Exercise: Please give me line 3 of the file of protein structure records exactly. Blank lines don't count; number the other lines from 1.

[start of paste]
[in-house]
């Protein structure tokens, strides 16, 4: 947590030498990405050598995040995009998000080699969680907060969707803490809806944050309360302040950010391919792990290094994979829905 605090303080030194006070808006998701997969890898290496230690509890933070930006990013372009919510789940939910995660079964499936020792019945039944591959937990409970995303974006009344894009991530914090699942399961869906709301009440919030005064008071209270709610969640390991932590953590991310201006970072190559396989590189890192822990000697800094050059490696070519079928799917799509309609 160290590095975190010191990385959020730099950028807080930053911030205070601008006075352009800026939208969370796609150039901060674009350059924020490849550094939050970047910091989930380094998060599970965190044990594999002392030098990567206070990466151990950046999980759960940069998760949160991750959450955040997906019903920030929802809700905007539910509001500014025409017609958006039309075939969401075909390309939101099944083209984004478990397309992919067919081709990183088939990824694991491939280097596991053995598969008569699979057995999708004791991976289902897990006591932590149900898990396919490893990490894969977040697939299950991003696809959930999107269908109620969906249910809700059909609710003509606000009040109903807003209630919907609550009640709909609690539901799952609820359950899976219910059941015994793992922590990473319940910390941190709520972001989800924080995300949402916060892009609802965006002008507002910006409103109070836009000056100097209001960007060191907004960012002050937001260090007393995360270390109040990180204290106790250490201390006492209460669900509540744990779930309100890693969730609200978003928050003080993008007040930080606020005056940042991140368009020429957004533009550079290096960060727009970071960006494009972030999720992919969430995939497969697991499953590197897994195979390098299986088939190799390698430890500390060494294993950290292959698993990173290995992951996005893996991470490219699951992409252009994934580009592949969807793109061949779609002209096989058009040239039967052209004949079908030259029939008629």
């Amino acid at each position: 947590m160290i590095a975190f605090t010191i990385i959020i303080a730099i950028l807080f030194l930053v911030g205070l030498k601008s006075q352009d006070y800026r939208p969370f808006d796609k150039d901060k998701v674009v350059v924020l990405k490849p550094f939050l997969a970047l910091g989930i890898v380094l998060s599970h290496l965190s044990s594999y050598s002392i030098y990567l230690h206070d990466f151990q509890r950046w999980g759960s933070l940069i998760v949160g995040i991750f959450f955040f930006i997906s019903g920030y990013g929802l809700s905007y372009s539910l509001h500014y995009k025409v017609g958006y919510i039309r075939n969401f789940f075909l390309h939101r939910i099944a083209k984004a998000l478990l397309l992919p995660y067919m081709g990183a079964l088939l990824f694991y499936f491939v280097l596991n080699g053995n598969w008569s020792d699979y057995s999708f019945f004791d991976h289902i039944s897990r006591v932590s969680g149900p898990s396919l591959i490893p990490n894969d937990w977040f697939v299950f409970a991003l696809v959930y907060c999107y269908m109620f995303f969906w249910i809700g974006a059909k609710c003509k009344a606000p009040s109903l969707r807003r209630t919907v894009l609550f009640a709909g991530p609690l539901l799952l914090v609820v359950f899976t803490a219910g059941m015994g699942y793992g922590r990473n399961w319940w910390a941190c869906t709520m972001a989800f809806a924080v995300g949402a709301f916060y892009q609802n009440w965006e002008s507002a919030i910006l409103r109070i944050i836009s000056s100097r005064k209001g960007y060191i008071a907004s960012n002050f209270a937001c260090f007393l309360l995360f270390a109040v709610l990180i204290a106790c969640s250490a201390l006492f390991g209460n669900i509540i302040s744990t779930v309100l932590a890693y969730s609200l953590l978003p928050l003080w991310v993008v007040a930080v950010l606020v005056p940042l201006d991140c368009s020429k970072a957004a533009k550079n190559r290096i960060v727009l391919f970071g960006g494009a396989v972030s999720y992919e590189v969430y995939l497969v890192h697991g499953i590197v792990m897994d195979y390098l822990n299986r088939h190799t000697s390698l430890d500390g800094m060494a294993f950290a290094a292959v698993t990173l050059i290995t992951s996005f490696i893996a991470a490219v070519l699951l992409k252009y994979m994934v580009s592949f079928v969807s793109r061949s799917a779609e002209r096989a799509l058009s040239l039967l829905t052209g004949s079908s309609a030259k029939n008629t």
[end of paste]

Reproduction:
């Amino acid at each position: 947590m160290i590095a975190f605090t010191i990385i959020i303080a730099i950028l807080f030194l930053v911030g205070l030498k601008s006075q352009d006070y800026r939208p969370f808006d796609k150039d901060k998701v674009v350059v924020l990405k490849p550094f939050l997969a970047l910091g989930i890898v380094l998060s599970h290496l965190s044990s594999y050598s002392i030098y990567l230690h206070d990466f151990q509890r950046w999980g759960s933070l940069i998760v949160g995040i991750f959450f955040f930006i997906s019903g920030y990013g929802l809700s905007y372009s539910l509001h500014y995009k025409v017609g958006y919510i039309r075939n969401f789940f075909l390309h939101r939910i099944a083209k984004a998000l478990l397309l992919p995660y067919m081709g990183a079964l088939l990824f694991y499936f491939v280097l596991n080699g053995n598969w008569s020792d699979y057995s999708f019945f004791d991976h289902i039944s897990r006591v932590s969680g149900p898990s396919l591959i490893p990490n894969d937990w977040f697939v299950f409970a991003l696809v959930y907060c999107y269908m109620f995303f969906w249910i809700g974006a059909k609710c003509k009344a606000p009040s109903l969707r807003r209630t919907v894009l609550f009640a709909g991530p609690l539901l799952l914090v609820v359950f899976t803490a219910g059941m015994g699942y793992g922590r990473n399961w319940w910390a941190c869906t709520m972001a989800f809806a924080v995300g949402a709301f916060y892009q609802n009440w965006e002008s507002a919030i910006l409103r109070i944050i836009s000056s100097r005064k209001g960007y060191i008071a907004s960012n002050f209270a937001c260090f007393l309360l995360f270390a109040v709610l990180i204290a106790c969640s250490a201390l006492f390991g209460n669900i509540i302040s744990t779930v309100l932590a890693y969730s609200l953590l978003p928050l003080w991310v993008v007040a930080v950010l606020v005056p940042l201006d991140c368009s020429k970072a957004a533009k550079n190559r290096i960060v727009l391919f970071g960006g494009a396989v972030s999720y992919e590189v969430y995939l497969v890192h697991g499953i590197v792990m897994d195979y390098l822990n299986r088939h190799t000697s390698l430890d500390g800094m060494a294993f950290a290094a292959v698993t990173l050059i290995t992951s996005f490696i893996a991470a490219v070519l699951l992409k252009y994979m994934v580009s592949f079928v969807s793109r061949s799917a779609e002209r096989a799509l058009s040239l039967l829905t052209g004949s079908s309609a030259k029939n008629t």